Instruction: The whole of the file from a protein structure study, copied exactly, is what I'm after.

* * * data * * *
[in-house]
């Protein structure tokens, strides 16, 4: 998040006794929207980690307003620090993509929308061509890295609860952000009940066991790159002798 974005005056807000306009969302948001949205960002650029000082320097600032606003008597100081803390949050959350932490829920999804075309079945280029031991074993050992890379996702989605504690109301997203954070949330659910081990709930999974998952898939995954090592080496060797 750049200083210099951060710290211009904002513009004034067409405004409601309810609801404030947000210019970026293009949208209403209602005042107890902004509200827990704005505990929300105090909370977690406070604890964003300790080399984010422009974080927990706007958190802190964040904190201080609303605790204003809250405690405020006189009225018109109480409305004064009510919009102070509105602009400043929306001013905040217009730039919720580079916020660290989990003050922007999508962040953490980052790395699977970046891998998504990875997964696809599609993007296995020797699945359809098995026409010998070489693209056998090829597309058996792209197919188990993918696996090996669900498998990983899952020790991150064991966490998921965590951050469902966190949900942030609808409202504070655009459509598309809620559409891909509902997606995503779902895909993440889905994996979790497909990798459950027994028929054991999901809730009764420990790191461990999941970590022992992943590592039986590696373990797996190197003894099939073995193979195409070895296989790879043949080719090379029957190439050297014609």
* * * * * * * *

[in-house]
């Protein structure tokens, strides 16, 4: 998040006794929207980690307003620090993509929308061509890295609860952000009940066991790159002798 974005005056807000306009969302948001949205960002650029000082320097600032606003008597100081803390949050959350932490829920999804075309079945280029031991074993050992890379996702989605504690109301997203954070949330659910081990709930999974998952898939995954090592080496060797 750049200083210099951060710290211009904002513009004034067409405004409601309810609801404030947000210019970026293009949208209403209602005042107890902004509200827990704005505990929300105090909370977690406070604890964003300790080399984010422009974080927990706007958190802190964040904190201080609303605790204003809250405690405020006189009225018109109480409305004064009510919009102070509105602009400043929306001013905040217009730039919720580079916020660290989990003050922007999508962040953490980052790395699977970046891998998504990875997964696809599609993007296995020797699945359809098995026409010998070489693209056998090829597309058996792209197919188990993918696996090996669900498998990983899952020790991150064991966490998921965590951050469902966190949900942030609808409202504070655009459509598309809620559409891909509902997606995503779902895909993440889905994996979790497909990798459950027994028929054991999901809730009764420990790191461990999941970590022992992943590592039986590696373990797996190197003894099939073995193979195409070895296989790879043949080719090379029957190439050297014609």